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Sermons > Tenth Sunday after Pentecost

National Youth Convocation
1 Aug 2010

“‘I tell you, everyone who acknowledges me before others the Son of Man will acknowledge before the angels of God.’”  (Luke 12:8)                  In the name …

Bp. Mikovsky opened Convo as the host bishop by saying that Covno was the highlight of his year.  Prime Bp. Nemkovich concluded Convo, his last one as our Prime Bishop, by saying that he was leaving there energized.  Our bishop, Bp. Gnat, was seen crying a little bit in the Sanctuary during the last Mass of Convo because this will be his last Convo as an active bishop of our church.  As we were leaving Convo I would usher one kid into the van and go get another one who just had to say one last good-bye.  Then when I brought that one to the van, the previous one would be back outside talking again. It was like mercury on top of a table.  None of them were ready to leave except for the driver who had the van packed and gassed-up at 7AM, six hours earlier.

  And it all began this past Monday when we pulled out of the rectory driveway around 8AM.  By 8:05 I’m the only one awake in the car.  We arrive at an absolutely beautiful, manicured Monmouth University around 12:30pm.  The center of the campus is the gilded-age mansion of the owner of the Woolworth’s Department Store.  As a matter of fact, it’s the mansion used during the filming of the movie Annie.  It sure didn’t look like New Jersey to me.  The next day all 196 of us got on school buses for the hour and a half drive to Ellis and Liberty Islands.  That drive was not the highlight of the Convo for any of us.  When we finally arrived at Ellis Island we held a Prayer Service at the spot where Bp. Hodur’s name is engraved on the Immigrant Wall of Honor.  The only problem was that some alarm started almost as soon as we did, and then to add insult to injury, it ended only a couple of minutes after our Service.  Even though everything didn’t work perfectly, I think it was important for these teenagers to know about the immigrant history of our church denomination.  Our founders came over with nothing but their hopes and their faith.  And it took an awful lot of work and struggle to transform these ideals into our church.  Sometimes church comes across as easy, something to do when you feel like it, and that’s why it’s important that we remind our next generation of adults and leaders that church requires effort and commitment.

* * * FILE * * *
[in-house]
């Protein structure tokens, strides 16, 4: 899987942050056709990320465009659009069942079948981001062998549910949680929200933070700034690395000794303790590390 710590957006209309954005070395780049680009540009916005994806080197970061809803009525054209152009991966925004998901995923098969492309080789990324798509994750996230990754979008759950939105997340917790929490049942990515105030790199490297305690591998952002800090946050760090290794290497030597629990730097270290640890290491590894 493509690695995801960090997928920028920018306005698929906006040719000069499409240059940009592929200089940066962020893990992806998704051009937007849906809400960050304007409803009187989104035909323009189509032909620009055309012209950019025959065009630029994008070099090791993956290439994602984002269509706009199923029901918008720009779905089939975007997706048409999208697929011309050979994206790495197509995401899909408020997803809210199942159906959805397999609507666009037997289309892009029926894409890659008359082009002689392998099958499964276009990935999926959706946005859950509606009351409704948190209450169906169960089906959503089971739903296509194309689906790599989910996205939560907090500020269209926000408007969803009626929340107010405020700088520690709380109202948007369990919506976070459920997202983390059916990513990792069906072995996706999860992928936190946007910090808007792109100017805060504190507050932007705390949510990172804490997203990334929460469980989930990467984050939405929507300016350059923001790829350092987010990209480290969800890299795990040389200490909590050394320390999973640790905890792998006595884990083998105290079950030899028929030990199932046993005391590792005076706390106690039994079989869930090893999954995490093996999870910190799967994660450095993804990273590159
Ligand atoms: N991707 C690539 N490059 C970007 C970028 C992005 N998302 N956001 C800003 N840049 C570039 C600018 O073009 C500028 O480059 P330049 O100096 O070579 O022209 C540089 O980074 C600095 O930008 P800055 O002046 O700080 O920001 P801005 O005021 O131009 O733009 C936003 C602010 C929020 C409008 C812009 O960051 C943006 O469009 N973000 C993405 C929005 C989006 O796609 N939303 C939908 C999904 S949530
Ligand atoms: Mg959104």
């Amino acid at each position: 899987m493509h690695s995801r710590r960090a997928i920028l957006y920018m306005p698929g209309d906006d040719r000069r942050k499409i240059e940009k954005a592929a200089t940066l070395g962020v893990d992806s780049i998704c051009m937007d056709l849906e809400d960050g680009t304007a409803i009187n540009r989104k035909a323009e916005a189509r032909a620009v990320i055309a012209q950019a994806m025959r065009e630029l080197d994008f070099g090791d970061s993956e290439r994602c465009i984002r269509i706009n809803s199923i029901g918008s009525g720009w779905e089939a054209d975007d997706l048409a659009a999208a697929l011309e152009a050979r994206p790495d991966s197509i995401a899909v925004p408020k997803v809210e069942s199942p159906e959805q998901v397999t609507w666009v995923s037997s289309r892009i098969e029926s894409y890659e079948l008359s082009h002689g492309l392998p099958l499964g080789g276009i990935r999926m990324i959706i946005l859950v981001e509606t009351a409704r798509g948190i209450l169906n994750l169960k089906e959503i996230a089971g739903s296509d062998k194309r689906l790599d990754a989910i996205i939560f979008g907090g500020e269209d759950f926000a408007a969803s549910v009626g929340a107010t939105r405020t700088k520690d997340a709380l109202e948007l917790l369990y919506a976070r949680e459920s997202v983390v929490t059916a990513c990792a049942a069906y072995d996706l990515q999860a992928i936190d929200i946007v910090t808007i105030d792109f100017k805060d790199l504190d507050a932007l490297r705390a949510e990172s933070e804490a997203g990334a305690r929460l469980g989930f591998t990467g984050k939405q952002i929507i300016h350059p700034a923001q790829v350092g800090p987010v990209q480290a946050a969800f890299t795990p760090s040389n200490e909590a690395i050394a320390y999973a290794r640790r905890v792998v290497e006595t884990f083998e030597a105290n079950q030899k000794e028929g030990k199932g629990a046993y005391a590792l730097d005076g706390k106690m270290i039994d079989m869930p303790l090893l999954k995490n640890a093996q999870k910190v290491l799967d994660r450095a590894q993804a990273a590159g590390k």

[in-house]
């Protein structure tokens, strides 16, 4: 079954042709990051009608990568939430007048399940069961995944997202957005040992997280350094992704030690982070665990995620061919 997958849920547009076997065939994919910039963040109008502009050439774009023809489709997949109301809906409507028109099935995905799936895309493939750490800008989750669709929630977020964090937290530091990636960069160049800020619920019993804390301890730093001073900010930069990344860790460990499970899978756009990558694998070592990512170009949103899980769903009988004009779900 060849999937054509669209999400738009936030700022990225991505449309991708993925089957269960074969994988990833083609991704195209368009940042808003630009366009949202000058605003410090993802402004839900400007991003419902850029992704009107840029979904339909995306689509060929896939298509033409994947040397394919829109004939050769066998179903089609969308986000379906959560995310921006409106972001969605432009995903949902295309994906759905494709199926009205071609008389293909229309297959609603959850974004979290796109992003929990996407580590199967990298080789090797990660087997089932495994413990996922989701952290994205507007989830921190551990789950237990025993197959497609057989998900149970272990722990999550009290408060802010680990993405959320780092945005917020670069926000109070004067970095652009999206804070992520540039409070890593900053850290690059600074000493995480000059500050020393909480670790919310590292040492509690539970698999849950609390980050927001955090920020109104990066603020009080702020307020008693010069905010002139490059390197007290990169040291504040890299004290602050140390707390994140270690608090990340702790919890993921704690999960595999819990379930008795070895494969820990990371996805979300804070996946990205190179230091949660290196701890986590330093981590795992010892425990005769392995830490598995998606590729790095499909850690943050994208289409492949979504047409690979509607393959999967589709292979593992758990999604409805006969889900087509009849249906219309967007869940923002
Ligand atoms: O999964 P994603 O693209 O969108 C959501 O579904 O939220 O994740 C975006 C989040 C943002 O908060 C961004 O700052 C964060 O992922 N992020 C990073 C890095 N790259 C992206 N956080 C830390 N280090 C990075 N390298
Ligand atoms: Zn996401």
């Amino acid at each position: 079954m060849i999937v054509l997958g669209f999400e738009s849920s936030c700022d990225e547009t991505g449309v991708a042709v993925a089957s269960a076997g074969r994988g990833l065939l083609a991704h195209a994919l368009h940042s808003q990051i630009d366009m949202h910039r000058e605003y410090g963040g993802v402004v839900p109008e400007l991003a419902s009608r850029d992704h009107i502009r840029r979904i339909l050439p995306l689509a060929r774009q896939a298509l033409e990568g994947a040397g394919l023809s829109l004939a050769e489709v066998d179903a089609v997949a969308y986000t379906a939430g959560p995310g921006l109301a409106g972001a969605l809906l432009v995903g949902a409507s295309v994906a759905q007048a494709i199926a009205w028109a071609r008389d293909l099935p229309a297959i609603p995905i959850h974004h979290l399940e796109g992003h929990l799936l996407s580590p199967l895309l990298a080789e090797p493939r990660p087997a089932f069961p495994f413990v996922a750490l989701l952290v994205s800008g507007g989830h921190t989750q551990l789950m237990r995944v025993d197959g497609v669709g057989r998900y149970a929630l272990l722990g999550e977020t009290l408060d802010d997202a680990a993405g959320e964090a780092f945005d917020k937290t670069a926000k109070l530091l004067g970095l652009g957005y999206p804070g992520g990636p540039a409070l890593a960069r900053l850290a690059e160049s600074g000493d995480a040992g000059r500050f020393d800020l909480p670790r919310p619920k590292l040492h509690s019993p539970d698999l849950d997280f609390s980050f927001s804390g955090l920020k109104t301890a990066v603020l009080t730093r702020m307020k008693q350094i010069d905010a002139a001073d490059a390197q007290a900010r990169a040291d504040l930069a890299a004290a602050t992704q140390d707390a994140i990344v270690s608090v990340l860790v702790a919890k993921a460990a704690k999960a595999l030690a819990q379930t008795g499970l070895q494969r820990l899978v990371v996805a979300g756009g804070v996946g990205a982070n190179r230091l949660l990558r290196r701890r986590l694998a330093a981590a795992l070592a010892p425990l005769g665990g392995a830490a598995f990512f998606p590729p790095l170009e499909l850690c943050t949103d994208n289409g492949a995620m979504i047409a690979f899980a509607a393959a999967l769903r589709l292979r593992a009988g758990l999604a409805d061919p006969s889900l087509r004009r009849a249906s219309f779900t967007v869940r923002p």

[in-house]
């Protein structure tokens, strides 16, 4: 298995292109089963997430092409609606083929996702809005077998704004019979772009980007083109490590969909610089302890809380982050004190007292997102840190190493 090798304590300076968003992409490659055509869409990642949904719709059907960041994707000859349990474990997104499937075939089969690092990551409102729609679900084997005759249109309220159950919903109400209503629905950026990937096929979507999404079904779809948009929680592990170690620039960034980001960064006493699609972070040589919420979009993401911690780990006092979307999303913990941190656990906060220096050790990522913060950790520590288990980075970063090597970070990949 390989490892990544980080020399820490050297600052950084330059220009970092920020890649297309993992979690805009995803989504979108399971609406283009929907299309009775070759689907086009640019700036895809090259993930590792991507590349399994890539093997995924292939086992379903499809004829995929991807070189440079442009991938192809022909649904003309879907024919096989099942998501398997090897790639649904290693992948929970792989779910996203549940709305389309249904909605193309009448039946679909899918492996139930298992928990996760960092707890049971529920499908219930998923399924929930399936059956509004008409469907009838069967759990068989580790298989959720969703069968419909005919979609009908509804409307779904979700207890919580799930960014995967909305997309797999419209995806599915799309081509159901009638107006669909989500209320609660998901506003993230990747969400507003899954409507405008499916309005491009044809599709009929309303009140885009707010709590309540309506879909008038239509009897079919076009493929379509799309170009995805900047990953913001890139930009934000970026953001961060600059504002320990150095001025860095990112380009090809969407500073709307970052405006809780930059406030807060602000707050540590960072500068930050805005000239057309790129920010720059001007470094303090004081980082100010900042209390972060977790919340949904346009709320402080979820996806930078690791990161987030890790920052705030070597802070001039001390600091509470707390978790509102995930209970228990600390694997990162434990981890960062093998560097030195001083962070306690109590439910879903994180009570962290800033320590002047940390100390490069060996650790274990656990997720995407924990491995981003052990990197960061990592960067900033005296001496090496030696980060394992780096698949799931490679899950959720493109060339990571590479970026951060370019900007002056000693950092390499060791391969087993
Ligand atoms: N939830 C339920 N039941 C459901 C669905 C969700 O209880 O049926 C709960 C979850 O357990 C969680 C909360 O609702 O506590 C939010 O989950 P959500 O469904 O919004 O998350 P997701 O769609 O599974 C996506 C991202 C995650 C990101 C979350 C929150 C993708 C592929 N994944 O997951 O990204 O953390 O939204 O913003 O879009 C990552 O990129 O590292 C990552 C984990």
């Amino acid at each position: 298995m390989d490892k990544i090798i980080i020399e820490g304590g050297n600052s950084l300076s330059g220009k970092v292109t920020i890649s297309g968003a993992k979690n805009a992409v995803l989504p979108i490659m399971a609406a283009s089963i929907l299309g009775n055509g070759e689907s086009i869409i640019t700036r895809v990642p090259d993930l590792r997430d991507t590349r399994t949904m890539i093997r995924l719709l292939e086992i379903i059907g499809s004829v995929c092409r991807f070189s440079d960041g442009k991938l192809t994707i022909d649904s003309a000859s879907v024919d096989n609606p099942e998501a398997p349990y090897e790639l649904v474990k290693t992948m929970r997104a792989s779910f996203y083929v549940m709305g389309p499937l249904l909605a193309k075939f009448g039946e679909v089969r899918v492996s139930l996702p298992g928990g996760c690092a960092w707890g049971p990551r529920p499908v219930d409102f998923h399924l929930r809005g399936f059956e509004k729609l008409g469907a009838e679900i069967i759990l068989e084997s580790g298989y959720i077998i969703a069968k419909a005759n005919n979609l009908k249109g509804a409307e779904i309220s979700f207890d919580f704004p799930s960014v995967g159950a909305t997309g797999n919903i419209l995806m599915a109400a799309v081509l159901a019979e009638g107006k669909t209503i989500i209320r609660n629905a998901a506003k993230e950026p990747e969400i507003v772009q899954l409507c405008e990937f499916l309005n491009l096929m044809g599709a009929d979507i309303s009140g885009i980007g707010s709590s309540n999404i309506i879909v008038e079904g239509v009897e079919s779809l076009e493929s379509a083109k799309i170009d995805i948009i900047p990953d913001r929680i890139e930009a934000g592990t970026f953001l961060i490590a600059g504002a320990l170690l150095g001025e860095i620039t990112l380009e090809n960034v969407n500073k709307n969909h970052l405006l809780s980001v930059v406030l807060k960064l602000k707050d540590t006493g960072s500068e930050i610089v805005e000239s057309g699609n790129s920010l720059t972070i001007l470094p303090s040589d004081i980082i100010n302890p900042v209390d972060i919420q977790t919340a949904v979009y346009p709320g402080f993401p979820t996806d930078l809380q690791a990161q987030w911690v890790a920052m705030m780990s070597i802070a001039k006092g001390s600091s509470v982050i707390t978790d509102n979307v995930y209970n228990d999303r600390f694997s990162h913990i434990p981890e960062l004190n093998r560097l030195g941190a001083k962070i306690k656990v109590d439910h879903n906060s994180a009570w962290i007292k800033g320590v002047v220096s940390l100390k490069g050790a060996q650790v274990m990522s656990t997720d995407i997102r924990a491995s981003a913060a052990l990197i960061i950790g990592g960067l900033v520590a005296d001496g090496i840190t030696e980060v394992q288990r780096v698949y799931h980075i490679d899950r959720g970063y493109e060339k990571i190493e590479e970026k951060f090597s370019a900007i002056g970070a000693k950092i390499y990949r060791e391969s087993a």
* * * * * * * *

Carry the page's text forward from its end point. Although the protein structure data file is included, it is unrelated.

To compensate for the school bus transportation on Tuesday, that night we were treated to the comedy of the ventriloquist Taylor Mason.  He was actually a finalist on the Last Comic Standing.  One of my favourite jokes was when he asked his puppet-pig what kind of people he liked the most, and the pig answered, “The Jews.  They don’t eat pigs.”  The next morning we were able to hear Duffy Robbins speak to the Convo.  He’s a college professor and published author on youth ministry.  He was right on target when he presented our theme of the Commandments not as cold-legalese, but as guideposts for our relationship with God.  It’s like Jesus in today’s Gospel.  He emphasizes relationship:  If you acknowledge me in your life, I will acknowledge you in the next life.  If you acknowledge me before others, I will acknowledge you before God.  It’s not commandments and law; it’s Jesus and relationship.  Duffy Robbins got that message across with a lot of laughs so that the kids were learning without even realizing it, and that truly is a gift.